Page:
On what was a particularly sticky day for playing rugby, two of the foreign teams based in Tokyo met up at the Yanokuchi rugby ground about 30 minutes west of Shinjuku. The Crusaders and Gaijin were to play their second encounter of the summer on a ground that looked short of the regulation yardage and a little worse for wear. Some severe pot holes around one of the 22m lines would be sure to create havoc for anyone who could find the gap with their kicks. With the Crusaders coming away with the win in the previous game, the TGRFC would be hungry for victory.
A stronger lineup took the field for the Gaijin than in the last game and the team showed promise in the opening stanza with some solid defense and early turnover ball. An early knock-on from the Crusaders gave the Gaijin an attacking opportunity, albeit quite a distance out. The game was punctuated by strong tackling and intense encounters at the breakdown. It was proving to be the typical type of hard rugby that two teams of Western influence would deliver. Neither side was budging, but the Crusaders looked as if they did have momentum at the breakdown and were beginning to take an extra yard or two at the tackle. This was to prove to be the catalyst for what
should have been the opening try. When the Crusaders strung a good phase together down the blind, a try looked to be on the cards. Only the winger dived short of the line and after coming up still short, lost the ball in the ensuing phase and the gaijin escaped unscathed. The opening points of the match were to come courtesy of a Shaunne Hughes penalty for the Gaijin from about 30m out and slightly to the left of the uprights. 3 v 0 to the Tokyo Gaijin.
Not to be outdone the Crusaders followed soon after with a try in the corner. They had strung numerous phases together and were stretching the Gaijin on the flanks with some long sweeping passes. Good to watch but very tiring for both sets of forwards on the paddock. With the try converted the Crusaders had their first lead of the game, and would not relinquish it. 7 v 3 to the Crusaders.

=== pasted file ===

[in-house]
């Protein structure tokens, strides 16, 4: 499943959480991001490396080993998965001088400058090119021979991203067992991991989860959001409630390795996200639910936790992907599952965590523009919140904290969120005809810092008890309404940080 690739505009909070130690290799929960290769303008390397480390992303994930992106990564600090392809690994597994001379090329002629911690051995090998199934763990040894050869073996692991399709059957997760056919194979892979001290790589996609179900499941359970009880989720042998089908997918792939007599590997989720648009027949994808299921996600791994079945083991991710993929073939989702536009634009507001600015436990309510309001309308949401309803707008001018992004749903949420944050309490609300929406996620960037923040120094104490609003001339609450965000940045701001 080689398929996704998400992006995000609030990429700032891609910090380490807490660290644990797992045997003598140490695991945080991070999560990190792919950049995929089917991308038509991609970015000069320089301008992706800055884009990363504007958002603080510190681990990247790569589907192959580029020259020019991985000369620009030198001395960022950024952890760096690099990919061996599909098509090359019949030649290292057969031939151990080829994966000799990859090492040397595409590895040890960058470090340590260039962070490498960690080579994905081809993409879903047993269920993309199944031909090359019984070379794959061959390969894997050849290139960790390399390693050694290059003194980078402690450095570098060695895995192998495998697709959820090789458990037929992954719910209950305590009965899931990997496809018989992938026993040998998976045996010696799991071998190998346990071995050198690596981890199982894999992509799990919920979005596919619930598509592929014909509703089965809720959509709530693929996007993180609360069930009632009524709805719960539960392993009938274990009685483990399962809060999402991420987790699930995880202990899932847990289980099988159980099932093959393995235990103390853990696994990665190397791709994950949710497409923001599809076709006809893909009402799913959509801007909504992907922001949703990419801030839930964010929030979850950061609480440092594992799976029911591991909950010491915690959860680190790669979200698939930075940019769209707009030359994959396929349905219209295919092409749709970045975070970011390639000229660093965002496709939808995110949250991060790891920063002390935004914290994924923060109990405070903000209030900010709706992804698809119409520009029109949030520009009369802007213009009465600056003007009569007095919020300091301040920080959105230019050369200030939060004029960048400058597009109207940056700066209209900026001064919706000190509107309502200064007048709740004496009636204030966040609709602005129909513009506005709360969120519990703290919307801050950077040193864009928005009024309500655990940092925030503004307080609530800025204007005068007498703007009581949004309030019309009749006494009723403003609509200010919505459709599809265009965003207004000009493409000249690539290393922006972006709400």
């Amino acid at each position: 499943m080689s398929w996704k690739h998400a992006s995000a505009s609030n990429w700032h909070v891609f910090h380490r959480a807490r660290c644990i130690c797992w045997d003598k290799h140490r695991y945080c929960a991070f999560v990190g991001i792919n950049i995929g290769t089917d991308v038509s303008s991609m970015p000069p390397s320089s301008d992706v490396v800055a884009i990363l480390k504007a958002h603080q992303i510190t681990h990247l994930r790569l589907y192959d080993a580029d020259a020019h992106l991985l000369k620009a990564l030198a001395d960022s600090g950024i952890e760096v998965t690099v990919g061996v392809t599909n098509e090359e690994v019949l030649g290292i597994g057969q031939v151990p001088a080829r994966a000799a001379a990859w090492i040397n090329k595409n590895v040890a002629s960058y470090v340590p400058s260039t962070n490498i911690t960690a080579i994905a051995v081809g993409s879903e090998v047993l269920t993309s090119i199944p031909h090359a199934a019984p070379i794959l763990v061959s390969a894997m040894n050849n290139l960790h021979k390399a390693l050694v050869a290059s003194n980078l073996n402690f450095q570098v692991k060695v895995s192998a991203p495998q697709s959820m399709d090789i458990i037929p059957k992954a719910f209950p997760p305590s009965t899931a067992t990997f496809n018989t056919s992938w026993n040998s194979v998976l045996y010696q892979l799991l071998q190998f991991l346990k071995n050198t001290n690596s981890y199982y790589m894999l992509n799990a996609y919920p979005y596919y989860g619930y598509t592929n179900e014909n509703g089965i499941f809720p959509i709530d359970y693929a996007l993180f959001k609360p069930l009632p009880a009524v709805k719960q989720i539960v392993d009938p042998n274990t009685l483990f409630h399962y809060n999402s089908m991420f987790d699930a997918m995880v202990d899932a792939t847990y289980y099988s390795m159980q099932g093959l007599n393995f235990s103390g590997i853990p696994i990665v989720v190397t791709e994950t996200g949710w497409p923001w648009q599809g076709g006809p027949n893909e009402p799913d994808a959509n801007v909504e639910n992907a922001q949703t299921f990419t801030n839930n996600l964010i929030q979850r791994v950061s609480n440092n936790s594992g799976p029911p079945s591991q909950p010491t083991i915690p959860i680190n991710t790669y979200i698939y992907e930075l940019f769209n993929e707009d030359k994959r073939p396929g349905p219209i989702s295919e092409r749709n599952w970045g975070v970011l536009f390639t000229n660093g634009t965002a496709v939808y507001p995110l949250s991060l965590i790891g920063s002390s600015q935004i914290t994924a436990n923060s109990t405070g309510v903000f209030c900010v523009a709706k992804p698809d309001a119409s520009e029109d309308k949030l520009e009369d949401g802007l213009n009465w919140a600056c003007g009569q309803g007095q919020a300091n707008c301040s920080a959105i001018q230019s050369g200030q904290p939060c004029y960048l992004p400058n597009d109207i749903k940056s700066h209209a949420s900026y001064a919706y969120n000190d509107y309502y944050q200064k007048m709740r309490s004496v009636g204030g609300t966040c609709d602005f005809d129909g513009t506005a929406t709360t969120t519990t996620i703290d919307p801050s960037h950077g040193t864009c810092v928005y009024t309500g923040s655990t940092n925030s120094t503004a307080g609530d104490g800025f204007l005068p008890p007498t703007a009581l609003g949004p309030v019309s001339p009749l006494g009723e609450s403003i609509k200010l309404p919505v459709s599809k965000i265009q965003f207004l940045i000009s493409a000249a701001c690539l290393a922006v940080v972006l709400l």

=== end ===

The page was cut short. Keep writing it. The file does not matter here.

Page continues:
Although the TGRFC were performing admirably there was nothing special happening. Promising phases were being snuffed out by silly errors, most likely a sign of the confrontation upfront as much as the sapping conditions. At a stage late in the first half there was potential for embarrassment. A stray kick bounced short of the sideline and bounced back infield. With the TGRFC thinking the ball had gone out, the wing for the Crusaders sped up the sideline only for Captain Nimmo to beat him narrowly in a footrace and dot down for a dropout. It was eventually called out by the referee, but a moment of not playing to the whistle almost cost the TGRFC. The second try of the half was due to some slack cover defence. With an opportunity to stop the movement in the corner some lazy tackling left Crusaders standing in the tackle?and they scored and converted the try to stretch the lead out to 14 – 3 at the break.
There was a very upset English team psychologist on the sideline ( Steve Bull) who decided to call the man out who he believed was the culprit. Not surprisingly for Steve, the culprit was Shaunne Hughes. A player Steve has always stood in the highest regard. Fortunately we were able to drown out Bully`s tirade with an icy cool Kirin. The most memorable moment of the first half was the run made up the field by the new man on the wing, Tucker McEwen, formerly a running back in American football. With some open field to play with from a stray kick he raced up field shrugging off several tacklers. With only 1 man to beat he chose the spinning corkscrew move to try and drill the oppositions upper torso. In hindsight the wrong decision as the ball was lost in the ensuing phase. 10 points for effort. When we can teach him the finer subtleties of the game he could be a devastating player, much like the former raging menace on the wing, Todd ‘the body’ Collins.